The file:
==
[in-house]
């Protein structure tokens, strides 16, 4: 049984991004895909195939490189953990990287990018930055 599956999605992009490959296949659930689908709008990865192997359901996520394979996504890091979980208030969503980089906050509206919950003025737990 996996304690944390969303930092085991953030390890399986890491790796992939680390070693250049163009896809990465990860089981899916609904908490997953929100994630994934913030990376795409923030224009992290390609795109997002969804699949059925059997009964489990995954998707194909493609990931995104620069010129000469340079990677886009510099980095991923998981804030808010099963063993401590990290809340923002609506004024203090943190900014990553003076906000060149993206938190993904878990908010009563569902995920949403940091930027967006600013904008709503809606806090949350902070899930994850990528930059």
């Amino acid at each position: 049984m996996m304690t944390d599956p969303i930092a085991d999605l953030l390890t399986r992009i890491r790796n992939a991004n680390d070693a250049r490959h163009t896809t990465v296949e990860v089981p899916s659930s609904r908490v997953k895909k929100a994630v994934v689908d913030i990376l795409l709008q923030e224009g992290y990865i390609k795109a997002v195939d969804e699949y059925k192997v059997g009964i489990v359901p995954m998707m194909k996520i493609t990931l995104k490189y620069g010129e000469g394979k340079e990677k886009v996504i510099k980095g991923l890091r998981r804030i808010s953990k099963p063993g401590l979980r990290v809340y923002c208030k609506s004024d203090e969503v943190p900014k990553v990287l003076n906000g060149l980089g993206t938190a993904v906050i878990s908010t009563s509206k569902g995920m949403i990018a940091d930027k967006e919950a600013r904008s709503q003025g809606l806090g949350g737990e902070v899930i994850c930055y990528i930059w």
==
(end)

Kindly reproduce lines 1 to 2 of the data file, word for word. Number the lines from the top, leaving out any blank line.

[in-house]
């Protein structure tokens, strides 16, 4: 049984991004895909195939490189953990990287990018930055 599956999605992009490959296949659930689908709008990865192997359901996520394979996504890091979980208030969503980089906050509206919950003025737990 996996304690944390969303930092085991953030390890399986890491790796992939680390070693250049163009896809990465990860089981899916609904908490997953929100994630994934913030990376795409923030224009992290390609795109997002969804699949059925059997009964489990995954998707194909493609990931995104620069010129000469340079990677886009510099980095991923998981804030808010099963063993401590990290809340923002609506004024203090943190900014990553003076906000060149993206938190993904878990908010009563569902995920949403940091930027967006600013904008709503809606806090949350902070899930994850990528930059």